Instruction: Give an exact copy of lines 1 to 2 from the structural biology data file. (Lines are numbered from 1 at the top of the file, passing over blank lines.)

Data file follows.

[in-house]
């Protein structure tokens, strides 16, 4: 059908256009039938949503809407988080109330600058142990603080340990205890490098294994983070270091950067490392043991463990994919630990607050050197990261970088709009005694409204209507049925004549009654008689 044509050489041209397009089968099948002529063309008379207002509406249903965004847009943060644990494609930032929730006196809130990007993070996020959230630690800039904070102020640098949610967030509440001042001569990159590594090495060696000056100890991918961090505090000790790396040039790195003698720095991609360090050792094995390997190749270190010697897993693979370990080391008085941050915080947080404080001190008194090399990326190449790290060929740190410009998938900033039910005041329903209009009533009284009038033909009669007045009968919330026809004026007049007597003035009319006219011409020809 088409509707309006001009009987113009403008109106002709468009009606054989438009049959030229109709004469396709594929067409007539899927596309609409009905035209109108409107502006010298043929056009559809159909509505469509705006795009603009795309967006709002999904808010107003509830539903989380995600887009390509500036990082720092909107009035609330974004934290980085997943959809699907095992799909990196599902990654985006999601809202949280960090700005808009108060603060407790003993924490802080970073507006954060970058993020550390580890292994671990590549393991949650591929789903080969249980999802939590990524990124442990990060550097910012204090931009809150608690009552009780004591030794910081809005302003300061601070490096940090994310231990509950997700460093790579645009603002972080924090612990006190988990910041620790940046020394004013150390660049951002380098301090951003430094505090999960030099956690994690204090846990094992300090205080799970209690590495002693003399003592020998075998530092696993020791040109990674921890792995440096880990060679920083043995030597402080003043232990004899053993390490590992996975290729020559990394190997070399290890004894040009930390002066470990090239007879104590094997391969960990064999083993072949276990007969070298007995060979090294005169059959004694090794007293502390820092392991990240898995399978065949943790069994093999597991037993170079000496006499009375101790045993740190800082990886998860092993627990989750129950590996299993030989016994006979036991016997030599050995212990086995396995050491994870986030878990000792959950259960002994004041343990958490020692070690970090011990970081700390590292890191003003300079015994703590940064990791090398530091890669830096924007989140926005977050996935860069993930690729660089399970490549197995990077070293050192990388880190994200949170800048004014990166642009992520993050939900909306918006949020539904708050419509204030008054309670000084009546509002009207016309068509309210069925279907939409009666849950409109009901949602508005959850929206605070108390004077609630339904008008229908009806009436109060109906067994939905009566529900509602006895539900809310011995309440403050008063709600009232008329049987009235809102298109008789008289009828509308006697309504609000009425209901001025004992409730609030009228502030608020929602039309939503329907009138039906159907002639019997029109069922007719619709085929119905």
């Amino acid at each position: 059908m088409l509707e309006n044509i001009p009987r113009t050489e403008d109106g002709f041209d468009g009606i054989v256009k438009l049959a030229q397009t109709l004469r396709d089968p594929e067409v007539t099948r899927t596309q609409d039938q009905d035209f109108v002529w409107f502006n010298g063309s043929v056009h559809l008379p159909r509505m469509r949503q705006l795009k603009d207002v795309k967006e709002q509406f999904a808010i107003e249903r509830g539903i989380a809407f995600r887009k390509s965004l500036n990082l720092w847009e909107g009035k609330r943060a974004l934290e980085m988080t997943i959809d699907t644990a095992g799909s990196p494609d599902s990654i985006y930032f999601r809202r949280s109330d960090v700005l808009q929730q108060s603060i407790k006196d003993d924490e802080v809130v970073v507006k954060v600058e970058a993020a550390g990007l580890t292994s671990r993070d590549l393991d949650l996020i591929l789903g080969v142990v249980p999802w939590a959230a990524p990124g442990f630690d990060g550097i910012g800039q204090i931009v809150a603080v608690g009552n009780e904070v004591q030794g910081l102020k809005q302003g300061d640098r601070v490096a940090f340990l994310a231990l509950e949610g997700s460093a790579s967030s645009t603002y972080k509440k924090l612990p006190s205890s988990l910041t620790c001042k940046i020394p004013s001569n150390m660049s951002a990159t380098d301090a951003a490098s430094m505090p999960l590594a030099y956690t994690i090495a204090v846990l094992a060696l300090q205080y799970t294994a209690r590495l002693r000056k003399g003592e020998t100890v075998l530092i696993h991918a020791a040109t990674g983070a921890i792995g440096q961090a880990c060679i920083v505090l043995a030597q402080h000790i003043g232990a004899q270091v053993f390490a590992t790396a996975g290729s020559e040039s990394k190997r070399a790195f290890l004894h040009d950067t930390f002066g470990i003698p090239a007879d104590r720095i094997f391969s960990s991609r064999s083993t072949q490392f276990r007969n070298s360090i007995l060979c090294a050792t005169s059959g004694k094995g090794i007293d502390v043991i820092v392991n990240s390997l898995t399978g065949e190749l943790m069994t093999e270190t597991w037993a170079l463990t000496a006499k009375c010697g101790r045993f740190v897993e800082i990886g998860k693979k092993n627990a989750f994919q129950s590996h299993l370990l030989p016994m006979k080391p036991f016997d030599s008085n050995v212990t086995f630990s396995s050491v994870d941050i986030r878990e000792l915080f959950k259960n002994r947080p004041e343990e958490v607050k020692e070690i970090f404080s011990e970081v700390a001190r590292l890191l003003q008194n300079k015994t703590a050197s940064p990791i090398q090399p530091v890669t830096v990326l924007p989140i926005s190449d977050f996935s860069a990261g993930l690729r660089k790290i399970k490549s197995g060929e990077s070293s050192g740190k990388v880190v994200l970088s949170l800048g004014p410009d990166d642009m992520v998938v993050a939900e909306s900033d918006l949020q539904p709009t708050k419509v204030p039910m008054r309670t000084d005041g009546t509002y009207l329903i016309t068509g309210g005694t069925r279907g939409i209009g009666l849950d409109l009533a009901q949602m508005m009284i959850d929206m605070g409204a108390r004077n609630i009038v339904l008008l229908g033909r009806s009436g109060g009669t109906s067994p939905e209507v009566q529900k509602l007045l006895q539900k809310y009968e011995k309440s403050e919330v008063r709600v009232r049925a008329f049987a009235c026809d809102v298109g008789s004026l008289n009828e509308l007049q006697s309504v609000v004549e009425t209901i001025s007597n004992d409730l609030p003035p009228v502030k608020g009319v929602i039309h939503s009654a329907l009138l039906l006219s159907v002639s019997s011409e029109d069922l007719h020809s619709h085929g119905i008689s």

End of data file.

[in-house]
């Protein structure tokens, strides 16, 4: 059908256009039938949503809407988080109330600058142990603080340990205890490098294994983070270091950067490392043991463990994919630990607050050197990261970088709009005694409204209507049925004549009654008689 044509050489041209397009089968099948002529063309008379207002509406249903965004847009943060644990494609930032929730006196809130990007993070996020959230630690800039904070102020640098949610967030509440001042001569990159590594090495060696000056100890991918961090505090000790790396040039790195003698720095991609360090050792094995390997190749270190010697897993693979370990080391008085941050915080947080404080001190008194090399990326190449790290060929740190410009998938900033039910005041329903209009009533009284009038033909009669007045009968919330026809004026007049007597003035009319006219011409020809 088409509707309006001009009987113009403008109106002709468009009606054989438009049959030229109709004469396709594929067409007539899927596309609409009905035209109108409107502006010298043929056009559809159909509505469509705006795009603009795309967006709002999904808010107003509830539903989380995600887009390509500036990082720092909107009035609330974004934290980085997943959809699907095992799909990196599902990654985006999601809202949280960090700005808009108060603060407790003993924490802080970073507006954060970058993020550390580890292994671990590549393991949650591929789903080969249980999802939590990524990124442990990060550097910012204090931009809150608690009552009780004591030794910081809005302003300061601070490096940090994310231990509950997700460093790579645009603002972080924090612990006190988990910041620790940046020394004013150390660049951002380098301090951003430094505090999960030099956690994690204090846990094992300090205080799970209690590495002693003399003592020998075998530092696993020791040109990674921890792995440096880990060679920083043995030597402080003043232990004899053993390490590992996975290729020559990394190997070399290890004894040009930390002066470990090239007879104590094997391969960990064999083993072949276990007969070298007995060979090294005169059959004694090794007293502390820092392991990240898995399978065949943790069994093999597991037993170079000496006499009375101790045993740190800082990886998860092993627990989750129950590996299993030989016994006979036991016997030599050995212990086995396995050491994870986030878990000792959950259960002994004041343990958490020692070690970090011990970081700390590292890191003003300079015994703590940064990791090398530091890669830096924007989140926005977050996935860069993930690729660089399970490549197995990077070293050192990388880190994200949170800048004014990166642009992520993050939900909306918006949020539904708050419509204030008054309670000084009546509002009207016309068509309210069925279907939409009666849950409109009901949602508005959850929206605070108390004077609630339904008008229908009806009436109060109906067994939905009566529900509602006895539900809310011995309440403050008063709600009232008329049987009235809102298109008789008289009828509308006697309504609000009425209901001025004992409730609030009228502030608020929602039309939503329907009138039906159907002639019997029109069922007719619709085929119905």